Forest Fire releases new video ‘Passengers’; new album ‘Screens’ out now on FatCat

By on December 3, 2013


Filter has premiered Forest Fire’s new track “Passengers” from the band’s new album Screens out now on FatCat. The video was The video was shot & directed by the Forest Fire’s bassist/multi instrumentalist Galen Bremer. Forest Fire’s Mark Thresher told Filter, “We received a bizarre invitation to the studio of Dutch painter Maurice Thomassen. On a deadline to film a music video, we brought a camera & this is the result.” Forest Fire will be playing the Brooklyn Night Bazaar on December 6. The show is presented by FatCat, Insound and Kanine Records. More info can be found here.

New York City’s Forest Fire, led by vocalist/songwriter Mark Thresher, return this fall with Screens. With their third full-length, Forest Fire – now the quartet of Thresher, Natalie Stormann, Galen Bremer, and Robert Pounding – have found it.


“It” has been hinted at in previous releases – e.g. the howling languor of “Slow Motion”, from the band’s debut Survival (named one of Rough Trade Shops’ top album of the year for 2010), or vitreous mid-tempo dejection ballad “The News” from 2011’s FatCat issued Staring at the X (“You won’t get far,” Thresher sang, “with that look in your eyes”) – but Screens is pure lightning.


After some lineup adjustments that left the band leaner and more centered, Forest Fire partnered with engineer Jonathan Schenke (Parquet Courts, Dirty Beaches) possibilities they’d before only touched on, and to enable their new songs to breathe and stretch out.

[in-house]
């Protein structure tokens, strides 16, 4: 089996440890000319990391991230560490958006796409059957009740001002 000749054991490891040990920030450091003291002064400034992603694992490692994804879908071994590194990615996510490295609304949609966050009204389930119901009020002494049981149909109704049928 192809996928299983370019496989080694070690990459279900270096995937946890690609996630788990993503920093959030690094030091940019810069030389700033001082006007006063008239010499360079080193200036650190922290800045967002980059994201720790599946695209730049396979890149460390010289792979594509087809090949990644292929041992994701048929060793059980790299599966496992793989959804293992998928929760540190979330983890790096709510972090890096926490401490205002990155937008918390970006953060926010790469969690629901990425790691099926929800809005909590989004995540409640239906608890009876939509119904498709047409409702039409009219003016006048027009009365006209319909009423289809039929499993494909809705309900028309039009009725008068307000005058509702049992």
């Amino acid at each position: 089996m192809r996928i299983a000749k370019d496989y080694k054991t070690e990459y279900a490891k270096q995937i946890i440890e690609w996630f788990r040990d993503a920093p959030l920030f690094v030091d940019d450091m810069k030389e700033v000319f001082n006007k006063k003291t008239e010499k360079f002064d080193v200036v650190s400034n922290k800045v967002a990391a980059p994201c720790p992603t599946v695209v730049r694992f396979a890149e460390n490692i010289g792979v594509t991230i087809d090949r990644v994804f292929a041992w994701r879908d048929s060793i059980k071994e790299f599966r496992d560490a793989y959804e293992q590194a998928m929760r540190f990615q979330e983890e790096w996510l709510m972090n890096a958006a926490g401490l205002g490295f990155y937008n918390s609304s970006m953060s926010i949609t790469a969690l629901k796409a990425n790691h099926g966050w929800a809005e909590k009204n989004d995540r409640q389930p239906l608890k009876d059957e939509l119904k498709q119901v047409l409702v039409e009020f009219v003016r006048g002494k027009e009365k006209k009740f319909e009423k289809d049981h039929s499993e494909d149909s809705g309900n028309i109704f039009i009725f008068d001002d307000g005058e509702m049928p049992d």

That stretching out is quite literal in the case of album centerpiece “Annie,” an eleven- minute track that is wide but not sprawling, buoyed by motorik lope and ornate synths, that the band acknowledges owes a debt to the late ’70s output of not only Kraftwerk but Yoko Ono, Joy Division, Laurie Anderson, and their ilk; Sandy Skoglund’s iconic 1977 photograph Pink Sink is the cover.


From its darker, sparser, sonic landscapes, obsession with analog instrumentation, and movement-focused, heavily metaphorical lyrics, Screens finds Forest Fire hewing to this mood. But for all the record’s gratitude to the past, its aesthetic is just as much forward-looking, able to embrace the sunrise hooks of anthemic album opener “Waiting in the Night” and the Suicide-spooky synth-drone of “Cold Kind” as easily as “Alone with the Wires”‘s jangly stride and Leonard Cohen-frosted vocal delivery.


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Author: DaveHHM

Dave Luttrull: Owner/Editor in Chief of Hellhound Music. Star Wars nerd, Gamer, Destiny homer, blogger, writer and lover of all things music.